Skip to main content

Black Listed News
Trending Articles:
Trending Articles:

U.S. court: Mass surveillance program exposed by Snowden was illegal

Published: November 6, 2022 | Print Friendly and PDF
  Gab
 

Source: Reuters

Seven years after former National Security Agency contractor Edward Snowden blew the whistle on the mass surveillance of Americans’ telephone records, an appeals court has found the program was unlawful – and that the U.S. intelligence leaders who publicly defended it were not telling the truth.

In a ruling handed down on Wednesday, the U.S. Court of Appeals for the Ninth Circuit said the warrantless telephone dragnet that secretly collected millions of Americans’ telephone records violated the Foreign Intelligence Surveillance Act and may well have been unconstitutional.

Snowden, who fled to Russia in the aftermath of the 2013 disclosures and still faces U.S. espionage charges, said on Twitter that the ruling was a vindication of his decision to go public with evidence of the National Security Agency’s domestic eavesdropping operation.

“I never imagined that I would live to see our courts condemn the NSA’s activities as unlawful and in the same ruling credit me for exposing them,” Snowden said in a message posted to Twitter.

Evidence that the NSA was secretly building a vast database of U.S. telephone records – the who, the how, the when, and the where of millions of mobile calls – was the first and arguably the most explosive of the Snowden revelations published by the Guardian newspaper in 2013.

Up until that moment, top intelligence officials publicly insisted the NSA never knowingly collected information on Americans at all. After the program’s exposure, U.S. officials fell back on the argument that the spying had played a crucial role in fighting domestic extremism, citing in particular the case of four San Diego residents who were accused of providing aid to religious fanatics in Somalia.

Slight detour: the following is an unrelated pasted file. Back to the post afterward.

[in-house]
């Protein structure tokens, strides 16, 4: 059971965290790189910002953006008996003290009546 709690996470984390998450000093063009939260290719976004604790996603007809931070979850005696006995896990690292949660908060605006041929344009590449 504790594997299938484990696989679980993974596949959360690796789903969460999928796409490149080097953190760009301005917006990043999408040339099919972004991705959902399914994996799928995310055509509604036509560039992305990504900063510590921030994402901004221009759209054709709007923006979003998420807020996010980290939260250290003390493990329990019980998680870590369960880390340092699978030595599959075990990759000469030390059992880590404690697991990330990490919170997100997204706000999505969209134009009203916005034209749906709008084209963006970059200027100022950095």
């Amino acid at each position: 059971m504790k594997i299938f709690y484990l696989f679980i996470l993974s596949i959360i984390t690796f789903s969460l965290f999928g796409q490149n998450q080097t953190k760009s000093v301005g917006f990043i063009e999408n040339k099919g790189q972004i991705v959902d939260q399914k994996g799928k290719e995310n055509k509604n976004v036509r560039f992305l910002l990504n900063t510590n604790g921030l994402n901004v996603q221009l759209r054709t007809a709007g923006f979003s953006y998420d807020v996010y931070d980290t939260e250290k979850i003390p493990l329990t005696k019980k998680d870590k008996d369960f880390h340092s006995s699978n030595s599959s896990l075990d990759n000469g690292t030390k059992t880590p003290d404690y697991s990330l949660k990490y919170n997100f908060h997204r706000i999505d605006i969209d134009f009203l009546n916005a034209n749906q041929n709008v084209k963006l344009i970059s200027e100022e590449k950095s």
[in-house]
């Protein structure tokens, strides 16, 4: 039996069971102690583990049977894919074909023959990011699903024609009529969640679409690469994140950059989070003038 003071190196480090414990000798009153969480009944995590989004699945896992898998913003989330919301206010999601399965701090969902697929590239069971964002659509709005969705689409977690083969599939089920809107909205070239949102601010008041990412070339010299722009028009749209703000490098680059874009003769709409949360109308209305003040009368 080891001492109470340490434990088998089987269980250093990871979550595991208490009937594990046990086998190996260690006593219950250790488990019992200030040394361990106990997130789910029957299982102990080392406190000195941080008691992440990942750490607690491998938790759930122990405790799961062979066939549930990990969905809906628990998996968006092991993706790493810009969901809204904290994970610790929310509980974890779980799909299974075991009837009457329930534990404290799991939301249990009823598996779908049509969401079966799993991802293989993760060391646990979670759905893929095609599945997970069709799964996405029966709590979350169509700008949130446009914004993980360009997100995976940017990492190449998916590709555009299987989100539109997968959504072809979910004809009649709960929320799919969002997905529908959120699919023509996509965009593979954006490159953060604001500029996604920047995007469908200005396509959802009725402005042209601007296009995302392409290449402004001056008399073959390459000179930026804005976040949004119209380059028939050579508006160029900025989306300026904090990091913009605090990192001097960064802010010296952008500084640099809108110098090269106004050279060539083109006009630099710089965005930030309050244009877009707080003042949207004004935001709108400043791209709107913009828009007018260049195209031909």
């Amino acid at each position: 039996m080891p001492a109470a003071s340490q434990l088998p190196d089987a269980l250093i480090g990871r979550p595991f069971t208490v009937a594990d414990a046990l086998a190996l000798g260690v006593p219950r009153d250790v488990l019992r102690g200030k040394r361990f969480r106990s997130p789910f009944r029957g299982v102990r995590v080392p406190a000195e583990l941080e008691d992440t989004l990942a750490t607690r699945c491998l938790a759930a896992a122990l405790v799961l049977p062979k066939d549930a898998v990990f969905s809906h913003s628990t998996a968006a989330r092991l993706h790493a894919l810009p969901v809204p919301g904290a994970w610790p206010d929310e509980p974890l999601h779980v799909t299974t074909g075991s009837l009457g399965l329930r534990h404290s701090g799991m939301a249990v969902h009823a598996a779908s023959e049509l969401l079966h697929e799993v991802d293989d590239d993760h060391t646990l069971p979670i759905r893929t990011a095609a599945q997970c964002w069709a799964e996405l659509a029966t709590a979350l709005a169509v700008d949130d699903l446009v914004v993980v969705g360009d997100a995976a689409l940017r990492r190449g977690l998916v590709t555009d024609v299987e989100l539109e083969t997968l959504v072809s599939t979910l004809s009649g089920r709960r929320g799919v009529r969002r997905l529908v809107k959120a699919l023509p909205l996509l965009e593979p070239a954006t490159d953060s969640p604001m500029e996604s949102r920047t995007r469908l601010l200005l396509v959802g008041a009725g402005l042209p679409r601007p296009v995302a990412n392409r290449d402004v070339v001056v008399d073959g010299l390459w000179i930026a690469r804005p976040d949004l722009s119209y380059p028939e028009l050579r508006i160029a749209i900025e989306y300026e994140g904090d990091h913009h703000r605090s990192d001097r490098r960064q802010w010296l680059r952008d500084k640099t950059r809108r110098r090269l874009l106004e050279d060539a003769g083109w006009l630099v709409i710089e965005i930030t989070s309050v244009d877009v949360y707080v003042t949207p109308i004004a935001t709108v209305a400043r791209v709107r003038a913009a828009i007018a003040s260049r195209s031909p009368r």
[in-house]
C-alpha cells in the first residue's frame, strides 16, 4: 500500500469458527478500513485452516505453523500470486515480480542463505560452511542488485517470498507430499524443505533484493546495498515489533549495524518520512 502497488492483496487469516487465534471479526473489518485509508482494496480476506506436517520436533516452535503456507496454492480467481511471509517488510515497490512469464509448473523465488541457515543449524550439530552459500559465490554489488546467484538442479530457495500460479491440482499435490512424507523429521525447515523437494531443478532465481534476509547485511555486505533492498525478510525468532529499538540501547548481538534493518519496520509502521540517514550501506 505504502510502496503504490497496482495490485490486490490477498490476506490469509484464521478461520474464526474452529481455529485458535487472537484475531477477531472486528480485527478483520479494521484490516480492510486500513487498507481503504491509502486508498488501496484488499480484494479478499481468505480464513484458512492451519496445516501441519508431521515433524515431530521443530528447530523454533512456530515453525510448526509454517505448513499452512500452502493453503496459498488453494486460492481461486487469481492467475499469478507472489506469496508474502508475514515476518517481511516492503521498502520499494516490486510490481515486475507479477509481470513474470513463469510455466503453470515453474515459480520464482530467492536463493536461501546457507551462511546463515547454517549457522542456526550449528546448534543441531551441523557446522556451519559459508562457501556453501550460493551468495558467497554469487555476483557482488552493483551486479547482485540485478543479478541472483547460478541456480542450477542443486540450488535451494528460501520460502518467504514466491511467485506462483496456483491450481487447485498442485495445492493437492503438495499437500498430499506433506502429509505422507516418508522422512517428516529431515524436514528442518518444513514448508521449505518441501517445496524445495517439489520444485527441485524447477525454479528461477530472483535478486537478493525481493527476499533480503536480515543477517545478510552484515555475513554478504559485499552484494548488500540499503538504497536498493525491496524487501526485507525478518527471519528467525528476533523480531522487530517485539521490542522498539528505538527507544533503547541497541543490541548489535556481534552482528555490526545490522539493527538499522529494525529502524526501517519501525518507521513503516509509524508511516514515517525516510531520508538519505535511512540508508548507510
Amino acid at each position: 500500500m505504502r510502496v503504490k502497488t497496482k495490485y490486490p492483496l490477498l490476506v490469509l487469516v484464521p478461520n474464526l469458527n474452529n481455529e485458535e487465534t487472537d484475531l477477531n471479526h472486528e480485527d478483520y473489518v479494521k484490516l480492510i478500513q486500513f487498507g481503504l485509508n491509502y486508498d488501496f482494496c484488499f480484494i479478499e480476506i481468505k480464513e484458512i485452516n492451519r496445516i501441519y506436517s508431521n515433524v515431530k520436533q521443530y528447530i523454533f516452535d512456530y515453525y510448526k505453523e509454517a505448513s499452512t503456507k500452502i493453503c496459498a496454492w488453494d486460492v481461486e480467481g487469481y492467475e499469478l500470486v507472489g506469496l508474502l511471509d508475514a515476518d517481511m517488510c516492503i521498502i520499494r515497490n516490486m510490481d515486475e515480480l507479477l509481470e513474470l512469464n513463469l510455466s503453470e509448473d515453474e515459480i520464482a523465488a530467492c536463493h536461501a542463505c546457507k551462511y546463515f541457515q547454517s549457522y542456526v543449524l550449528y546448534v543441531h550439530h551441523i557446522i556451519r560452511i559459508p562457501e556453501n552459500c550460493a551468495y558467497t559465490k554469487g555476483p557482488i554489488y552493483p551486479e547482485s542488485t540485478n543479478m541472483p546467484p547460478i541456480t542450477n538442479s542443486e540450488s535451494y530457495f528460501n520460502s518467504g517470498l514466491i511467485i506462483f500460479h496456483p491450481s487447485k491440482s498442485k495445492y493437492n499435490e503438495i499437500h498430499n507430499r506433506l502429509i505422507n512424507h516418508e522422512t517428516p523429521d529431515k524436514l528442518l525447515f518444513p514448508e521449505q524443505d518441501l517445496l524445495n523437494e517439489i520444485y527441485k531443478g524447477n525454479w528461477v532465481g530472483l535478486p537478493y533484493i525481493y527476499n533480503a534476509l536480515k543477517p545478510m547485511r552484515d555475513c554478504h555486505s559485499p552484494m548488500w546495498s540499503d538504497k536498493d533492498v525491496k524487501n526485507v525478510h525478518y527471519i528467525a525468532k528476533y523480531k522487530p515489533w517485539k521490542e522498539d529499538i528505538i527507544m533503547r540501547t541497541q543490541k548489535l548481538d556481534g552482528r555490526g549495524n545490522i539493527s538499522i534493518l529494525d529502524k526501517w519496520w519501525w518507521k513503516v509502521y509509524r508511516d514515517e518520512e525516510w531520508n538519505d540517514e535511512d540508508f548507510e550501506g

U.S. officials insisted that the four – Basaaly Saeed Moalin, Ahmed Nasir Taalil Mohamud, Mohamed Mohamud, and Issa Doreh – were convicted in 2013 thanks to the NSA’s telephone record spying, but the Ninth Circuit ruled Wednesday that those claims were “inconsistent with the contents of the classified record.”

The ruling will not affect the convictions of Moalin and his fellow defendants; the court ruled the illegal surveillance did not taint the evidence introduced at their trial. Nevertheless, watchdog groups including the American Civil Liberties Union, which helped bring the case to appeal, welcomed the judges’ verdict on the NSA’s spy program.

“Today’s ruling is a victory for our privacy rights,” the ACLU said in a statement, saying it “makes plain that the NSA’s bulk collection of Americans’ phone records violated the Constitution.”

Read More...

Share This Article...


Image result for patreon


PLEASE DISABLE AD BLOCKER TO VIEW DISQUS COMMENTS

Ad Blocking software disables some of the functionality of our website, including our comments section for some browsers.


Gab Social Gettr Twitter T Facebook RSS

Image result for patreon

Support Blacklisted News
and Kill The ADS!!!

Become our Patreon and get access to the ad free version of the website and other insider exclusives for $1.00

Login with patreon to gain access to perks!




BlackListed News 2006-2022
Privacy Policy
Terms of Service